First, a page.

How hotels can successfully reopen dining rooms
How hotels can successfully reopen dining rooms
24 JUNE 2020 7:18 AM

Hotel dining rooms are beginning to re-open in North America, and here are steps hoteliers should take to ensure success.

Hotels and restaurants have been severely impacted by COVID-19. As hotel restaurants reopen, best operating practices are changing, as are brand dining standards. To an extent, local authorities and restaurant associations are providing and will continue to provide guidance for reopening as operating restrictions are lifted. However, food-and-beverage directors must do what it takes to ensure success.

Diner comfort
Many people are looking forward to returning to table-service restaurants. Others are concerned with the safety of doing so. In the jurisdictions that have already reopened their dining rooms, the first customers are those most comfortable in dining rooms. The key to success will be having sanitation and safety practices for guests and employees visibly in place for those less comfortable using dining rooms when they are ready. Word of mouth of such practices will result in more people using your dining room. For most hotel restaurants, the key to success is attracting non-hotel guests. Being known as the hotel that’s “doing things right post-COVID-19” will help.

  • Staff wearing masks—Both front-of-house and back-of-house staff should wear masks. Masks reduce the spread of pathogens from the wearer to others. Instead of plain masks, customize masks that are appropriate for your restaurant (logos, patterns, etc.). Perhaps front-of-house staff could wear a button with a picture of their faces to provide some personalization as hiding faces behind masks is counterintuitive to service culture. Masks with smiles also allow this key aspect of service. Restaurants may wish to offer masks to guests for the walk to the tables, washrooms, etc.
  • No buffets or salad bars—Buffet breakfasts and other self-service options have been hallmarks of hotel dining. Such service styles have been restricted in jurisdictions that have reopened their dining rooms. If you can’t convert breakfast to full-service, buffet attendants should serve food for guests and social distancing measures should be put into place in the buffet/cafeteria servery area.
  • Reconfiguring dining spaces—Dining spaces need to be reconfigured to ensure proper social distancing is possible, ideally achieved by removing tables or closing them where not possible. I don’t support adding plexiglass or other partitions between tables as the cost for this will not likely be recovered. However, one restaurant put partitions between booths with the menu printed on them, which is a great idea. Similarly, waiting areas, host stands and lounges must be reconfigured to promote social distancing. Consider notifying guests by text message when their table is ready.
  • Menus—Reusable menus will not be the norm for a while. Restaurants should provide no-touch or single-use paper menu options. Guests should be informed menus are single use. Many restaurants already use chalk board menus throughout the dining room and, for others, these are easy to install. Ensure that online menus are up-to-date and optimized for mobile phone use. Menus accessed by scanning a QR code on the table could also be considered.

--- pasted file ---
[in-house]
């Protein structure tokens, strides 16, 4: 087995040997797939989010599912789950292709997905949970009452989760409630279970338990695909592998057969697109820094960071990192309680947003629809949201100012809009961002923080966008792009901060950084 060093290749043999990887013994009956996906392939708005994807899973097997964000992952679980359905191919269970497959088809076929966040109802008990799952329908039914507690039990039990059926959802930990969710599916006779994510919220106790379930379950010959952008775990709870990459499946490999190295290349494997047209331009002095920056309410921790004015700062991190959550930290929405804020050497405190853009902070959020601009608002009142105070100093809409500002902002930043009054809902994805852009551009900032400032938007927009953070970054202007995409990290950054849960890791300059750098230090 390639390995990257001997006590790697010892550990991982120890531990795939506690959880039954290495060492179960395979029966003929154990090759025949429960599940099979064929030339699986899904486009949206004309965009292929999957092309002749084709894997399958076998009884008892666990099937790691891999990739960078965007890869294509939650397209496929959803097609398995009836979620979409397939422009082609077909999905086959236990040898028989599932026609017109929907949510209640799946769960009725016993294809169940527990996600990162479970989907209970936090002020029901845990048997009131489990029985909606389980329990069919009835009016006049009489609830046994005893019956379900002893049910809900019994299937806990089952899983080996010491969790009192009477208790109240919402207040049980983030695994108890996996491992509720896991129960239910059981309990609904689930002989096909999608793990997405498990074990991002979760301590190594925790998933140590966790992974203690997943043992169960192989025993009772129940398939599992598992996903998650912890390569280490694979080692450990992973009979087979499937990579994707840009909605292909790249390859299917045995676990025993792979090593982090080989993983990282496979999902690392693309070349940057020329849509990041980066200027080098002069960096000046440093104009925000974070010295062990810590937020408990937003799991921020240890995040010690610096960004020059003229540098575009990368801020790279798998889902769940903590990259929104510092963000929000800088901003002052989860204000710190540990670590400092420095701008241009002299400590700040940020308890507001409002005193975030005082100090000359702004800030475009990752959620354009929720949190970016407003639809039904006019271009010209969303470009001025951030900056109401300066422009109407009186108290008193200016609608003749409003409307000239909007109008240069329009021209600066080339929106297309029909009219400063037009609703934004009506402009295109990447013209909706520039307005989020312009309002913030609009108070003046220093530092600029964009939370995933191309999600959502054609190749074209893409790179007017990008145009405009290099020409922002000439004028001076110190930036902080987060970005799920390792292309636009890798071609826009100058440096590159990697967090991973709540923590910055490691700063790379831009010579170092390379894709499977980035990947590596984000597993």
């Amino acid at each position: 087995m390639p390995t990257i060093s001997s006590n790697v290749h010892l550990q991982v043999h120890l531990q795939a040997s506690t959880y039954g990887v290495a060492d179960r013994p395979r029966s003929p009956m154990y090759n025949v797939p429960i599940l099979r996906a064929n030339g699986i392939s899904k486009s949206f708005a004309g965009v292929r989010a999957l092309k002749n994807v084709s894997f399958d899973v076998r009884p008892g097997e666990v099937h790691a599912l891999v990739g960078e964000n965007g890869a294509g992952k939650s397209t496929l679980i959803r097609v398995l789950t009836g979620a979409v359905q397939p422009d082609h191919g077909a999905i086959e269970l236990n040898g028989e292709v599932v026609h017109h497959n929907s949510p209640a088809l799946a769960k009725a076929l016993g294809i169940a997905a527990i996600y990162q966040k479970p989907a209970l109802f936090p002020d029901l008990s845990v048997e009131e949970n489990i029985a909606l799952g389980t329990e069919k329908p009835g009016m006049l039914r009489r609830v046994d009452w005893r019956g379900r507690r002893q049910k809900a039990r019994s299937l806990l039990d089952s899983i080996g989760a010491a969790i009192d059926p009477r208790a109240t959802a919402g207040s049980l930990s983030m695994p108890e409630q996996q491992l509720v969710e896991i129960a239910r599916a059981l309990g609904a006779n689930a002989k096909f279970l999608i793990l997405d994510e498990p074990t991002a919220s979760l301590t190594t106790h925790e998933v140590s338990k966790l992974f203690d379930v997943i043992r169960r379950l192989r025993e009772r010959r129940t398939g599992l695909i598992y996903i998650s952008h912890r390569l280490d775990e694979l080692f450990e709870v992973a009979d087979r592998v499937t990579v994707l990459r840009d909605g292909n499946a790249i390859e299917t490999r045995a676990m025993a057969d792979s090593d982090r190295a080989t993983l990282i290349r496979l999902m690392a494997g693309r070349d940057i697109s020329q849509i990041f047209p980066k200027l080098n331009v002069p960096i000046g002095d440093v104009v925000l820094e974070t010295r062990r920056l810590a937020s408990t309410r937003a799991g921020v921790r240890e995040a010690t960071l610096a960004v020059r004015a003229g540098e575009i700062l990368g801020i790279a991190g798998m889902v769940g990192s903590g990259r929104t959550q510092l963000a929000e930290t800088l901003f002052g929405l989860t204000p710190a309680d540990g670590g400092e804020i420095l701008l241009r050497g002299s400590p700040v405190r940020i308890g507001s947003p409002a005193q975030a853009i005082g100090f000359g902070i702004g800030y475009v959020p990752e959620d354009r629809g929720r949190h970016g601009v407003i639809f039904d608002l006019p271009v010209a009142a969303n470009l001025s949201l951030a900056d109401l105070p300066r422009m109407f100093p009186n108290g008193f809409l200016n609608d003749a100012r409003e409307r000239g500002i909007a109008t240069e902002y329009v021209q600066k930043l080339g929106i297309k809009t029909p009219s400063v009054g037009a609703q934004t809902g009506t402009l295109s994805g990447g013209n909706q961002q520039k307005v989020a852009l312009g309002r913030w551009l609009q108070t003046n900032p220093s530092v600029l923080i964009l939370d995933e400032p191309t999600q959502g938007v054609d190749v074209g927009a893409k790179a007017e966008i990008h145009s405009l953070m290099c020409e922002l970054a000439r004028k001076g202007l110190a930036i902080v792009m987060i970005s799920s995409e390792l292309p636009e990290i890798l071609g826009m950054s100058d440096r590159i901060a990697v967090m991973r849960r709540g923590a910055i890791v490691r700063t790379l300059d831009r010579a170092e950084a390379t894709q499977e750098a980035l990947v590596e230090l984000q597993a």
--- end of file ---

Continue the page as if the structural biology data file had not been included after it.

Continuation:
• Sanitize—Historically, most restaurant cleaning and sanitation efforts have been conspicuous. This will change. Hand sanitizer should be available at entrances and all server stations with servers visibly washing and sanitizing their hands between tasks. Clean restrooms regularly and, where possible, implement strategies to prevent guests touching surfaces. Can doors be propped open without adversely affecting privacy? Touchless sinks, soap dispensers, hand dryers, etc., will help ensure guest comfort. Hand sanitizer and waste baskets just outside the restrooms would also be appreciated by guests. A staff member each shift should be designated responsibility for sanitization/health and safety practices.
  • Table setups—Tables should be sanitized between use and never pre-set. Silverware wrapped in napkins should be brought to the table once the guest has been seated. Guests should be offered wrapped, disposable cutlery if not comfortable with reusable cutlery. Condiments, salt and pepper shakers, etc., should not be left on tables and should be sanitized between use (and guests informed when delivered this has been done).

Food-and-beverage directors should rethink all food service operations with not just local regulations and restrictions in mind, but what can be done to make guests feel comfortable that their health and safety is being protected.

Managing the income statement
Food-and-beverage directors must also consider how changes in restaurant operations will affect financial performance.

Some customers won’t be comfortable with dining rooms—hotels not offering room service should consider this possibility. A benefit of the pandemic has been the growth in takeout orders and curbside pickup. To the extent possible, hotel restaurants should take part in these opportunities to grow revenue.

Labor expenses will be a key. I recommend developing labor matrices with the number of staff required by position at various levels or hourly covers as opposed to set schedules by the day of the week. Restaurant managers, if they are not already, will become competent at forecasting covers. With fewer tables, fewer staff will be required.

All expense items should be reviewed given the revised operations when dining rooms initially re-open and as operating practices change as restrictions are lifted.

Jeff Dover is president of fsSTRATEGY, a consulting firm specializing in strategic advisory services for the hospitality industry, with an emphasis on food and beverage. Contact him at

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